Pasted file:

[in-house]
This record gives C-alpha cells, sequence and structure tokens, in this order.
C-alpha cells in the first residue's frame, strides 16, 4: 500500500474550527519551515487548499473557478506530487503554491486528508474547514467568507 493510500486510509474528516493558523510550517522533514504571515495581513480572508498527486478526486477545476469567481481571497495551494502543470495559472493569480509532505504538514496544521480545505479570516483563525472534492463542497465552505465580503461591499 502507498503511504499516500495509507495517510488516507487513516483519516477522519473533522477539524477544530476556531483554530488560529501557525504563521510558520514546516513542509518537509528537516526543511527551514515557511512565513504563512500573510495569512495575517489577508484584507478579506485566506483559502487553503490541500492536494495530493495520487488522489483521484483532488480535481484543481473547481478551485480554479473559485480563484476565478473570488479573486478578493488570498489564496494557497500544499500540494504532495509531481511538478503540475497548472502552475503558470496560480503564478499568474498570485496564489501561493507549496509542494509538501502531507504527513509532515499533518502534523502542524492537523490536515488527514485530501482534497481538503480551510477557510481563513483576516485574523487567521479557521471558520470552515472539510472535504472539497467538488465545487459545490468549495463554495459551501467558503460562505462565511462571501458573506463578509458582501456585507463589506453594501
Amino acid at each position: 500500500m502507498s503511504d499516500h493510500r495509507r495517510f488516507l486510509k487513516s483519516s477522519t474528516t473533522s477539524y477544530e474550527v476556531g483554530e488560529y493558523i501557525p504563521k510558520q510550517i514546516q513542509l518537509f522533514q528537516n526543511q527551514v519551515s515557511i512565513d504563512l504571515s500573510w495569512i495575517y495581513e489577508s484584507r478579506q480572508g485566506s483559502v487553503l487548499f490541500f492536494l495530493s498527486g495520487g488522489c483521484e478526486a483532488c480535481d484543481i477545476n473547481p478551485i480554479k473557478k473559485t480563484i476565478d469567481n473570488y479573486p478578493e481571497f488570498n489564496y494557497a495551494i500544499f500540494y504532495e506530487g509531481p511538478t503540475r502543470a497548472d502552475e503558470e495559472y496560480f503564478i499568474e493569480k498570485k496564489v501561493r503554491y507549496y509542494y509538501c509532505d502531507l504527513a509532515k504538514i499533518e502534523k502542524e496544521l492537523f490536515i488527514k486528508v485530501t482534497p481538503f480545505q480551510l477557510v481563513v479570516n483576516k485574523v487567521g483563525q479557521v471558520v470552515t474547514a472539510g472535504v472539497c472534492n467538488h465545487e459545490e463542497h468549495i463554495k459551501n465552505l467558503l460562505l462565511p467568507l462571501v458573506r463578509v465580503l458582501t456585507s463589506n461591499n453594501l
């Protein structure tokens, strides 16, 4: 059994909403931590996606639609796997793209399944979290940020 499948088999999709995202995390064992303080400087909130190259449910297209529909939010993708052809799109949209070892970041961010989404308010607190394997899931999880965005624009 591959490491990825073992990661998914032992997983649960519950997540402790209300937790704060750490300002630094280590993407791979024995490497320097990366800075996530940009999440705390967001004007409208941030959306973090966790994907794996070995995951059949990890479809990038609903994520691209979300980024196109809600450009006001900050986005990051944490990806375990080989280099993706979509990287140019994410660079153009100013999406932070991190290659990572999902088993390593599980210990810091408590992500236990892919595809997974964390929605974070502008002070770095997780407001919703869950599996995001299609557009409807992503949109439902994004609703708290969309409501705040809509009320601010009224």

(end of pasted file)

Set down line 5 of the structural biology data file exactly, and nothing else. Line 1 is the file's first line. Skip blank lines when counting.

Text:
């Protein structure tokens, strides 16, 4: 059994909403931590996606639609796997793209399944979290940020 499948088999999709995202995390064992303080400087909130190259449910297209529909939010993708052809799109949209070892970041961010989404308010607190394997899931999880965005624009 591959490491990825073992990661998914032992997983649960519950997540402790209300937790704060750490300002630094280590993407791979024995490497320097990366800075996530940009999440705390967001004007409208941030959306973090966790994907794996070995995951059949990890479809990038609903994520691209979300980024196109809600450009006001900050986005990051944490990806375990080989280099993706979509990287140019994410660079153009100013999406932070991190290659990572999902088993390593599980210990810091408590992500236990892919595809997974964390929605974070502008002070770095997780407001919703869950599996995001299609557009409807992503949109439902994004609703708290969309409501705040809509009320601010009224």